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HE-AAC is a weird thing, it will report 24kHz in some places, and still give you the proper output, since the AAC part of the stream is 24kHz - if you use a standard AAC decoder then you wont get any high end and it will sound like crap. The HE uses another part of the stream to get the top end, and seems to work ok at low bitrates, like 48kbit sounds listenable on a web stream, whereas the 128k stuff on freeview sounds worse to me then a 48k web stream.




Richard rich.ms



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Master Geek


  Reply # 146431 10-Jul-2008 22:36
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Well  my ears are telling me it's giving me about a 12 kHz audio bandwidth so it sounds awful through the home theatre system. Are you saying there's nothing I can do?

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  Reply # 146441 10-Jul-2008 22:56
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No idea on that software, the monogram one seems to take care of it on windows.




Richard rich.ms

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Master Geek
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  Reply # 146612 11-Jul-2008 10:11
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webstereo: I see no mention of AAC-LATM, just AAC.
I'm assuming it works the same way as CD so a 24kHz sampling frequency will mean a total frequency response that cannot exceed 12kHz. That's pretty rubbish given a CD will do 22kHz and a vinyl record can go way beyond that.
At any rate how on earth can upsampling something that doesn't have the top end give you the top end? Am I missing something here because that sounds like nonsense to me.

Someone on another forum has suggested that EYE TV would need to support HE-AAC (whatever that is) to work at full range. I'm not an expert on codecs by any means but in simple terms I got the impression it meant that the audio is split into two bands. The built in codec understands and decodes the lower frequencies but because the other part of the codec isn't there the top end is missing.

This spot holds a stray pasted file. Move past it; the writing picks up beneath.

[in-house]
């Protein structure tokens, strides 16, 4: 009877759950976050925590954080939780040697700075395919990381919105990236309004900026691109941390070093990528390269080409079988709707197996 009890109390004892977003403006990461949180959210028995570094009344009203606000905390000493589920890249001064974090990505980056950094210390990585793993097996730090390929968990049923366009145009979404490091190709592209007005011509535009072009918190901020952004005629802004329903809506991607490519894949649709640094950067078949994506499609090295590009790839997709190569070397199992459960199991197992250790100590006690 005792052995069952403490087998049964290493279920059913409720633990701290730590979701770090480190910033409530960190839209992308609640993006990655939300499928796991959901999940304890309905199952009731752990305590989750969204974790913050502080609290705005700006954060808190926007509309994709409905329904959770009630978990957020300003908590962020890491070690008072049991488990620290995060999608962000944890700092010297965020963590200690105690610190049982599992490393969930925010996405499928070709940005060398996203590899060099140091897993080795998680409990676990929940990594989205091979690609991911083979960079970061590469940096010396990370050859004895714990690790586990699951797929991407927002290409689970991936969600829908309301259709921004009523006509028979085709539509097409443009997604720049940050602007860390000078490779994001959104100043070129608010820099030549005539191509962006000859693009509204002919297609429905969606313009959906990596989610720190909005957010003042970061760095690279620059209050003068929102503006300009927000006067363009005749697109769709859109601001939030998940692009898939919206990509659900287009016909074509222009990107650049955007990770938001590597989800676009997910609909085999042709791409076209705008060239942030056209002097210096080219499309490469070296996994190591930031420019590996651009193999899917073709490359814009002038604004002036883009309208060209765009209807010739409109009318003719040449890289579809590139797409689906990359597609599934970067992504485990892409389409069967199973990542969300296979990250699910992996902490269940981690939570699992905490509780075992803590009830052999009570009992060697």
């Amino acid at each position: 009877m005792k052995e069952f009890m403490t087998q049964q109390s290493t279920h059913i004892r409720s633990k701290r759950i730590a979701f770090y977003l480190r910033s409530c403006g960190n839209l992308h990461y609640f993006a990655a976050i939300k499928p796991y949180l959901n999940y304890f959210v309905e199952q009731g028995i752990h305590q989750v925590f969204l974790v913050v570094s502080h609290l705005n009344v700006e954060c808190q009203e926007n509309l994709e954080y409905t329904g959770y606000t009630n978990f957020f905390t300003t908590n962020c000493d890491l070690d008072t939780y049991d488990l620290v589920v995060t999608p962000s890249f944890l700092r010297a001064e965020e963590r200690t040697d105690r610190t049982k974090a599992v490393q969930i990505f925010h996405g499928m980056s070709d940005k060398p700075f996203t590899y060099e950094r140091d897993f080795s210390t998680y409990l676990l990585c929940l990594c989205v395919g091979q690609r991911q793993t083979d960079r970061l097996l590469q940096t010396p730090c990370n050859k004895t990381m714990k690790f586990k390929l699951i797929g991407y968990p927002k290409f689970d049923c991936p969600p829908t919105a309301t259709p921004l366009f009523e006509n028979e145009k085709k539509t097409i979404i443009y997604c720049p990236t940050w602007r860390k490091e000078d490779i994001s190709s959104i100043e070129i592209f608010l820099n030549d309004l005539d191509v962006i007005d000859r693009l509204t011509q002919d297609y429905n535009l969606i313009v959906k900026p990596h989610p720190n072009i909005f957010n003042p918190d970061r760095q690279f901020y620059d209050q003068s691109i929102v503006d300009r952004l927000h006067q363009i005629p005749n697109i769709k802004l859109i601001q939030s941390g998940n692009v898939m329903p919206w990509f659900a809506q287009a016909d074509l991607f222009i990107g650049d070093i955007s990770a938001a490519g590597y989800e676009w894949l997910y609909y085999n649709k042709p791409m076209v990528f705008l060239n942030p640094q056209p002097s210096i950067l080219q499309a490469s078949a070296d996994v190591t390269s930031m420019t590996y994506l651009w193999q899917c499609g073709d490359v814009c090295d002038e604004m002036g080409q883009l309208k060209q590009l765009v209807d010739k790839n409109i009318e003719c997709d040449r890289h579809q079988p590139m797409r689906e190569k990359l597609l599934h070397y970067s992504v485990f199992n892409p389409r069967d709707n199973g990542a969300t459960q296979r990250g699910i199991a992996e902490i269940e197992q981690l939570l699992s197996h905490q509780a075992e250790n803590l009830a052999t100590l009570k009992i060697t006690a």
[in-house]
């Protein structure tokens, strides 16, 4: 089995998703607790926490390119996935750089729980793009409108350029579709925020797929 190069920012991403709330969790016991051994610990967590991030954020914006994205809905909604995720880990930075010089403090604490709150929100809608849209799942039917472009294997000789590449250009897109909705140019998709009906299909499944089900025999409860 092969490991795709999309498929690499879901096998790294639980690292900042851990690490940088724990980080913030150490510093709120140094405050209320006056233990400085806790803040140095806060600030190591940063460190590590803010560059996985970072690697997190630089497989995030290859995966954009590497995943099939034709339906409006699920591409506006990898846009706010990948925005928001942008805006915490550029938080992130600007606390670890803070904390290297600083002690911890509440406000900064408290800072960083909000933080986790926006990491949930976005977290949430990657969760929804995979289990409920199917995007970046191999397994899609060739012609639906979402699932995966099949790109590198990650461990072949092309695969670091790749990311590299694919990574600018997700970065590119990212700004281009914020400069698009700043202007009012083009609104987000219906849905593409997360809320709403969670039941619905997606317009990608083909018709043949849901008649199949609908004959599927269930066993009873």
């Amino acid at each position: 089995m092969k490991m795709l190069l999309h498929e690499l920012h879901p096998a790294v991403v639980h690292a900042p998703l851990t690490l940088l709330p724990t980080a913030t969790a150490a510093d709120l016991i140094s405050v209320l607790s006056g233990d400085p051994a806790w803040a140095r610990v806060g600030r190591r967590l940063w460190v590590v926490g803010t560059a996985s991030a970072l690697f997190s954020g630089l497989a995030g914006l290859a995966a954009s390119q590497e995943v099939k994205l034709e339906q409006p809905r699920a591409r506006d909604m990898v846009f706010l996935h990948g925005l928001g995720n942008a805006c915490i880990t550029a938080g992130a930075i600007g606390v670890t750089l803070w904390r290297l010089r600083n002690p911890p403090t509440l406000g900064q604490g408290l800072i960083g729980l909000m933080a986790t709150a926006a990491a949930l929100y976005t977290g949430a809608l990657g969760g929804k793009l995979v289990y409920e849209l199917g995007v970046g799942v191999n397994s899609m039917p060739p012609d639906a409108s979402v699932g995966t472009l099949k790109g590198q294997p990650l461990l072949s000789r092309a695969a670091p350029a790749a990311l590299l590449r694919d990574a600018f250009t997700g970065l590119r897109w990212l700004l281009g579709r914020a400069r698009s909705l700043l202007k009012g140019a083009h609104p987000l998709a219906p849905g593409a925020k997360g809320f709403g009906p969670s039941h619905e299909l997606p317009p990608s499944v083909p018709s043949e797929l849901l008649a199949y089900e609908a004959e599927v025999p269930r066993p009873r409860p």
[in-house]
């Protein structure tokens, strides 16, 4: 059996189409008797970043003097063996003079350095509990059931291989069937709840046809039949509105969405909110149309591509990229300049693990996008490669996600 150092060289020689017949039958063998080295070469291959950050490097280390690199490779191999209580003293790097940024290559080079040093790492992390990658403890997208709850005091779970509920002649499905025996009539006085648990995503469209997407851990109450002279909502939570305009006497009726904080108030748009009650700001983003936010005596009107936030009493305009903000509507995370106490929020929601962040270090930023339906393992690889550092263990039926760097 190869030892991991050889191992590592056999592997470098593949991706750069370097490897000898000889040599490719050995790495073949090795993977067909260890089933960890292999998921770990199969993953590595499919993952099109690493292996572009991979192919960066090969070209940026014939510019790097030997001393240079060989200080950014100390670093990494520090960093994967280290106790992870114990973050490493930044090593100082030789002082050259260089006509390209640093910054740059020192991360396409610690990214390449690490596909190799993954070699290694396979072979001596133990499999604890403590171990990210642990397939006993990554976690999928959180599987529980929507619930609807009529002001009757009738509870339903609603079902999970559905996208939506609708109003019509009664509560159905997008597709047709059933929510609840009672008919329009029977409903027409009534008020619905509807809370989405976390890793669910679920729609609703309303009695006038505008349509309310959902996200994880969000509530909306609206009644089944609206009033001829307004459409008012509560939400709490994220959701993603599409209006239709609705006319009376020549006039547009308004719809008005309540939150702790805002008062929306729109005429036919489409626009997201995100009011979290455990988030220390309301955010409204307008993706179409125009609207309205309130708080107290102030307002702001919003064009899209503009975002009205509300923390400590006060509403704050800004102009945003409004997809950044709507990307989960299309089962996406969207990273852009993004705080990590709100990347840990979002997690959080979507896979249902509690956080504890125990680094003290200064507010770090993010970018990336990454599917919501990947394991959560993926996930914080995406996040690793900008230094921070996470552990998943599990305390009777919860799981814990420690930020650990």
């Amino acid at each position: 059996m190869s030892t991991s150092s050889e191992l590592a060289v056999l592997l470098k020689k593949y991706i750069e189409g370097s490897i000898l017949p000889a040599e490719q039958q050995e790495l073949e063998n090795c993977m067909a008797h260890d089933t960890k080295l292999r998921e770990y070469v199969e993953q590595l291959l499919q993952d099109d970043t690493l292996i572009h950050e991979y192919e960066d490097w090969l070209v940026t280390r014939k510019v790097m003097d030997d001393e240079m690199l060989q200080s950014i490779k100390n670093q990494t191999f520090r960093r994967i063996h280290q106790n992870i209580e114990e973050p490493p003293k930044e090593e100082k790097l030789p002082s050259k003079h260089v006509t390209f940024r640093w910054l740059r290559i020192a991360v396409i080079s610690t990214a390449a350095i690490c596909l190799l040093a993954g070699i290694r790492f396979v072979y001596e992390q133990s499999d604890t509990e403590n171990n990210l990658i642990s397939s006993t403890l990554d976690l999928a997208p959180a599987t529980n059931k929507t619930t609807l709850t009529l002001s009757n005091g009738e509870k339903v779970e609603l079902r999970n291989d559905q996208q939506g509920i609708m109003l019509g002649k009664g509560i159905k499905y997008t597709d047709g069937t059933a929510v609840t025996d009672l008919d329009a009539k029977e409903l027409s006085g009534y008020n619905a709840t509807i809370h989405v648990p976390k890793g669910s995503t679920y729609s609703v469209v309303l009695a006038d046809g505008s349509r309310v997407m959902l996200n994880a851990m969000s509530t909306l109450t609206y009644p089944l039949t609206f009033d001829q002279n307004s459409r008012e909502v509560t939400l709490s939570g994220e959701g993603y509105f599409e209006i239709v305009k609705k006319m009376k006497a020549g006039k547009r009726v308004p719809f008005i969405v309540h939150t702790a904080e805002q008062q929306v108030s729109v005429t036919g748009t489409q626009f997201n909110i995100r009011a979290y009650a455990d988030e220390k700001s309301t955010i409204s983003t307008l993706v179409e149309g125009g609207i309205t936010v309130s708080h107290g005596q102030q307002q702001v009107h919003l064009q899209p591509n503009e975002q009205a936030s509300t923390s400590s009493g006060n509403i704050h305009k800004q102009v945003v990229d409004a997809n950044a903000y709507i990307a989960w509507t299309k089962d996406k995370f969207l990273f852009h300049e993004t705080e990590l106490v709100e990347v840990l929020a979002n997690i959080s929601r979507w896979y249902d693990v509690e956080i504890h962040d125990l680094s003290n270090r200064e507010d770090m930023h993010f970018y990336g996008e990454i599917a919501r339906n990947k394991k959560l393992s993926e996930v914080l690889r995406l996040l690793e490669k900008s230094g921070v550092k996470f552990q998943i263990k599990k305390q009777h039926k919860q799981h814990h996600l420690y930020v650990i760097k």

I assume that the STB don't suffer from this as I've heard from a very reliable source that they sound great.

You can think of the AAC-LATM as a container, it doesn't affect the audio quality. As for HE-AAC, if you try and decode this with a LC-AAC decoder it will sound rubbish. However FAAD2 is free, and does decode HE-AAC. Maybe your decoder isn't using FAAD2 as the decoder, HandBrake does, and it sounds good to me.

I believe that EyeTV is probably only reporting the frequency of the LC-AAC, and ignoring the SBR aspect of HE-AAC. As to whether EyeTV can play HE-AAC, I don't really know, since I don't use it other than for scheduling and grabbing the streams.

As for resampling giving you more top-end, if the signal isn't there they you can't get it back, however, I've noticed that changing the resampling of 22Khz sources from linear resampling to SINC based resampling gave me a perceived improvement in high end. Possibly because the interpolation allows the tops of the waves to continue and exceed the previous maximum samples of the 22Khz source (since it interpolates using a wave function).

Cheers, Ed.